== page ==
Monday, May 17, 2010

Memory Box 5: Bukhaar

The bout of illness that our child has just faced has left us anxious and utterly exhausted. It's first time parent syndrome. I am reliably informed that this is a pattern that will be repeated manifold in his childhood and that the best way to deal with it is to remain calm and reassuring as children sense fear and negativity quite quickly. I am nothing if not calm; unless forced to answer the question 'is he well in himself' by the NHS Direct one more time. We have turned a corner and now its about the road to getting him to eat well, gain some weight and stay healthy. It has however triggered another memory from my childhood.

The Nik and I were Principal Players of the Unexplained High Fever Club. We got them a few times a year, always in the range of 105 degrees, unusually unexplained or accompanied by tonsillitis (my speciality). My ever calm mother dealt with us efficiently and calmly, cold compress from small hand towels, soothing words and regular doses of crocin. Once severe the fever usually abated with a course of antibiotics dispensed by our family paediatrician.

One year, days before Diwali, we both went down with the fever simultaneously. The Nik was about 5 years old and at the height of his popularity in our street of many children. His friends would keep coming and ringing the bell each afternoon to ask 'Aunty, when can Nik come and play?'. Assured by my mum that he was unwell but would be out to play in a few days the posse would disperse to indulge in whatever shenanigans 5 year olds get up to. The fever would come and go and the Nik and I would amuse ourselves but sticking forehead thermometer strips on our own foreheads and checking what the other had, comparing temperature notes as it were. (There is a picture of this - but that merits its own Memory Box story).

Then just two days before Diwali both our temperature started to soar. Enough to worry our normally unflappable mother. She began to borrow thermometers from everyone along our lane, disbelieving of how high our Hicks thermometer was going. At near 106 on EVERY THERMOMETER I was delirious and finally on choti Diwali had to be admitted to hospital. I was better by the next morning, having been pumped with antibiotics and observed and sent home on the morning of Diwali.

Of course it was then Niks turn to add the grey to my mothers head and he was nearing 107 and admitted to hospital on Diwali evening. It was a time (and this makes it sound like centuries ago rather than just a few decades) when we knew all our neighbours really well, played in front of our houses without fear, and enjoyed a childhood of outdoor games watched from kitchen windows by parents. Mothers stood at bus stops to pick up their children when buses dropped them off in the summer heat or winter cold, we said hello to all the aunties/ uncles and there seemed to be hordes of children of every age, willing to play and share their toys and form silly clubs and cycle around with. For Diwali each year everyone did their prayers (or versions of it) and then brought their fireworks out and shared them. This Diwali our street was quiet. Diwali was officially postponed in light of illness. Our illness. It was unbelievably kind of the parents and understanding of our friends, mere children, who had looked forward to this day for weeks and weeks and weeks and counted their firecrackers and planned on what sequence to use them in. It was a quiet, quiet street.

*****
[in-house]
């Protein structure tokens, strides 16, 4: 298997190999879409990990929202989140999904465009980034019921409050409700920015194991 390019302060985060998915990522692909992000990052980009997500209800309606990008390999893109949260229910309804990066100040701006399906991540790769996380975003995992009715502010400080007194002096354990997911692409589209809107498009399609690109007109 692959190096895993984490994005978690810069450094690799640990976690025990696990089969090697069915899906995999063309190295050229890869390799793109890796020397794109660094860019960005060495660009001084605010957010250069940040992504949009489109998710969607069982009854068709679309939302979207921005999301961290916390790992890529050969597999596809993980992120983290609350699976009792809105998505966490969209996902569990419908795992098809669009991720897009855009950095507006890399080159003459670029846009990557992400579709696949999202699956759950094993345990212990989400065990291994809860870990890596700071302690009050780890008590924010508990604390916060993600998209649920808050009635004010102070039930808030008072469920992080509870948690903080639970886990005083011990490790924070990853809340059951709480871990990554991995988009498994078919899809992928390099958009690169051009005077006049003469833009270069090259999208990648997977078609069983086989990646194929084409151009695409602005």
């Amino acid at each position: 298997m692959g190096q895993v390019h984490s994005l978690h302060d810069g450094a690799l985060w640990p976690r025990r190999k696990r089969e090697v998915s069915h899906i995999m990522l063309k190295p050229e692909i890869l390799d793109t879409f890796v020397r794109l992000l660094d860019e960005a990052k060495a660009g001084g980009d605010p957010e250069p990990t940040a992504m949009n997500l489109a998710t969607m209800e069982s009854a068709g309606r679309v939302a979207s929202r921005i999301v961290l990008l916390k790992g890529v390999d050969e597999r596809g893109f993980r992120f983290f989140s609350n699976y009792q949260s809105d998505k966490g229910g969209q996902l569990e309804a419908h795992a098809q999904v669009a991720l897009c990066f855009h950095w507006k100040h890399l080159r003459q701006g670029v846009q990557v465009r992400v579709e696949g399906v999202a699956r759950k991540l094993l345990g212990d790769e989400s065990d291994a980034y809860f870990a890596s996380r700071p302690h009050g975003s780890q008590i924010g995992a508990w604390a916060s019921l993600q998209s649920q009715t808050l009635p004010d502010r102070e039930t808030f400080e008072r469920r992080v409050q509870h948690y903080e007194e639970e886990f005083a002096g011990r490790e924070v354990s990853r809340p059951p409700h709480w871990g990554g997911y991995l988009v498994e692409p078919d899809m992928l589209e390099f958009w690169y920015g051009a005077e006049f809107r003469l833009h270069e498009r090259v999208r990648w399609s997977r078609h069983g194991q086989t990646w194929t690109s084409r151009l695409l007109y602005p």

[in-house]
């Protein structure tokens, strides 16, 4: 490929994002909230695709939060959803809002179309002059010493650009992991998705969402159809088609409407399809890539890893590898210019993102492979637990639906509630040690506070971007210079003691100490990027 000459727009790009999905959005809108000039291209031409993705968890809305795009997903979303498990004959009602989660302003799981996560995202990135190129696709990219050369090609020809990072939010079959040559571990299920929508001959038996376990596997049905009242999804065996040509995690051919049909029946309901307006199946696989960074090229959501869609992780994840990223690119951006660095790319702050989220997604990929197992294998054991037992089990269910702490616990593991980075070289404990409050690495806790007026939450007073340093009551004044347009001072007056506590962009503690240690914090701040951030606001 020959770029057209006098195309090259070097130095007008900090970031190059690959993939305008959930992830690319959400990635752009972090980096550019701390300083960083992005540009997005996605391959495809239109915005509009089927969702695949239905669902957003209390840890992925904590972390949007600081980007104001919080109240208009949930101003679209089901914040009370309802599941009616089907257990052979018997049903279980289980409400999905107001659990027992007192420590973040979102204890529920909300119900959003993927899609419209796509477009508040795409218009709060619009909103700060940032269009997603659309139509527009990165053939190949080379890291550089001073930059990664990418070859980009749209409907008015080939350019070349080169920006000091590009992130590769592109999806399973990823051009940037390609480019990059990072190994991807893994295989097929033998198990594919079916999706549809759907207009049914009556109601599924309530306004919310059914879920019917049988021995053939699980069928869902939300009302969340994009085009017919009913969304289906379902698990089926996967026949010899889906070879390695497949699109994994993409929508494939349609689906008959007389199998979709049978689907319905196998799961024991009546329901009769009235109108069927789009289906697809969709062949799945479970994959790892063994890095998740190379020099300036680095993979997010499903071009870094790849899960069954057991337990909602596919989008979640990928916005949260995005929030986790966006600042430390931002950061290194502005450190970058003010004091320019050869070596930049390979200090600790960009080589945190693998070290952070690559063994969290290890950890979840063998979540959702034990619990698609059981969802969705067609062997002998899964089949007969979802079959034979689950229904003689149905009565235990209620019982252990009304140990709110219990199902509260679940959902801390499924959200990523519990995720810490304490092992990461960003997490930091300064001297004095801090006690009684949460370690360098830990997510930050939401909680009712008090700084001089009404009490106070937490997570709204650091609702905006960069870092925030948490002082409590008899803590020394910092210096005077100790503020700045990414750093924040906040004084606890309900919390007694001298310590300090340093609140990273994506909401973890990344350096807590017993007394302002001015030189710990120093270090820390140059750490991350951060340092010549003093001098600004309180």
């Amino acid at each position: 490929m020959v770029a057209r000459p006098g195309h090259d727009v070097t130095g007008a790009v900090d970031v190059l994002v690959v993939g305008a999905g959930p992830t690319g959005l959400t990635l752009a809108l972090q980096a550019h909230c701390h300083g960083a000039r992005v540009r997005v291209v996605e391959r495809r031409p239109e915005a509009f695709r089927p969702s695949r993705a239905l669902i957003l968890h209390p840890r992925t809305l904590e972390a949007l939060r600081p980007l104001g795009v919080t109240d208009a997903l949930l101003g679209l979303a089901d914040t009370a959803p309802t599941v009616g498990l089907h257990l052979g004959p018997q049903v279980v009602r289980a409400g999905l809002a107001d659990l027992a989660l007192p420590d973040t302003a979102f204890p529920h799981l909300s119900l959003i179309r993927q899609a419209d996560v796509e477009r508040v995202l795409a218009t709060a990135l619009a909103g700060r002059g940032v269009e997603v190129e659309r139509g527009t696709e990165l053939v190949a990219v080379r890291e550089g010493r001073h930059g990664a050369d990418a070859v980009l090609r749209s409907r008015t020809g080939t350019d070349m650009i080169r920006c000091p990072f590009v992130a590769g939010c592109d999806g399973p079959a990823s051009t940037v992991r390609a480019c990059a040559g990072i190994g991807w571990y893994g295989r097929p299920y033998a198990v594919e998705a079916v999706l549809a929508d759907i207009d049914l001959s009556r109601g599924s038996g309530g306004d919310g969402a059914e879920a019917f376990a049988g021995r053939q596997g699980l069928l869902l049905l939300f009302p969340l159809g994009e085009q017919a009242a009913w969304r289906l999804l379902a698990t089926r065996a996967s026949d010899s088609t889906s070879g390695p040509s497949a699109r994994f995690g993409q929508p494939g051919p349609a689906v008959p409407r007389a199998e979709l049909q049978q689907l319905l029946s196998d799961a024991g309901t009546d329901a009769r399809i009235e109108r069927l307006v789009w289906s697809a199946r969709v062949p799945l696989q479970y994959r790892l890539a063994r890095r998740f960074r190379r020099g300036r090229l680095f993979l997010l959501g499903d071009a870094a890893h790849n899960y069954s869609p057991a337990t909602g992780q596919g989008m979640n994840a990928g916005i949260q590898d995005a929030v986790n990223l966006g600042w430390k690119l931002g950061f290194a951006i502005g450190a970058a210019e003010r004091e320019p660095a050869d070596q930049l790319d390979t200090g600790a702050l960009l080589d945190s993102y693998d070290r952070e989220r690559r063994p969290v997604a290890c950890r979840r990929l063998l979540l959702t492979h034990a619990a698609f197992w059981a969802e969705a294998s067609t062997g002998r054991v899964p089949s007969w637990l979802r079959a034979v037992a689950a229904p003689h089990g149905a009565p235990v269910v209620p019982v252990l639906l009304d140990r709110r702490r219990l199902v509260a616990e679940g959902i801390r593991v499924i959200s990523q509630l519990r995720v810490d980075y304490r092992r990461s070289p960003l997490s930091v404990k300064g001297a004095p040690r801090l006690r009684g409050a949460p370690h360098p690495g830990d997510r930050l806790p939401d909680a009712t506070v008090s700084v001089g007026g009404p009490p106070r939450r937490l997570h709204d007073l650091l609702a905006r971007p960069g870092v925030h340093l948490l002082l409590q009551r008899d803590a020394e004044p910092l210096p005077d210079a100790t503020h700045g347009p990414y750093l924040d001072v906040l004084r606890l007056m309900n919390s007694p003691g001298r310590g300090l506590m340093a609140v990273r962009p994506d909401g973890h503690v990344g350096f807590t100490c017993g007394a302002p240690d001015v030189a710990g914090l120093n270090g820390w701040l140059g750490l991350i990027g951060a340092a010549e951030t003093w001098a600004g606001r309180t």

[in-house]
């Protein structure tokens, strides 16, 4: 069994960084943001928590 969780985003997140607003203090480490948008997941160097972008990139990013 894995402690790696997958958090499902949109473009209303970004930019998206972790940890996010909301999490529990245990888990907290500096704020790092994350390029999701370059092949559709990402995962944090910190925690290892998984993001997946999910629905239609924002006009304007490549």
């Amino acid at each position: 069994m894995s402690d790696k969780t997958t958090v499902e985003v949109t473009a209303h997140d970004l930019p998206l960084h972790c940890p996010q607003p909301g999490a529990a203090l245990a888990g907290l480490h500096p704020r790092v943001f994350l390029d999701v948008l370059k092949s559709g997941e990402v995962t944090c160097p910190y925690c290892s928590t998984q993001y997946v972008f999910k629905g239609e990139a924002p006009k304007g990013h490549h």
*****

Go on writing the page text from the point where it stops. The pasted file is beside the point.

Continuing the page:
A few days after we had both recovered sufficiently our street came out to celebrate Diwali. So there in the MIDDLE of the week, a SCHOOL NIGHT to boot, was a street full of kids laying out diyas outside their houses and then letting off strings of firecrackers and flowerpot thingies and sparklers and spinning wheels and rockets from empty soda bottles, giggling hysterically and chattering away the night. It was a bright and lovely celebration and that evening cemented the path for so many of our friendships into adulthood.

We had an amazing childhood, of this I have no doubt. The camaraderie between neighbours a stark difference from the mere nod of acknowledgement that passes between people in our hallway now.


  1. Truly heart warming!

  2. Anonymous1:06 AM

    My eyes actually teared up reading this and remembering how terrified I actually was ( despite the calm and collected outward appearance).
    My children are the most precious people in the world and the very thought that they were so sick was sooooo scary!

  3. That's one of the pleasures of growing up in India. Here, even though we live in apartments, the kids don't know each other and don't play together which is such a waste.

  4. What a cool story! I grew up in a friendly neighborhood too but they would not have postponed Diwali for me!! You guys must have been really popular. :)

    Going through a bout of illness at my end too, with one of the twins. Totally exhausted.

  5. Hope your son is ok now, and gets his appetite back. Its really scary when kids fall ill, and my daughter also tends to get high fever at the drop of a hat.
    Lovely description of Diwali , Holi and Diwali celebrations are the best as kids especially when you get together with all your friends.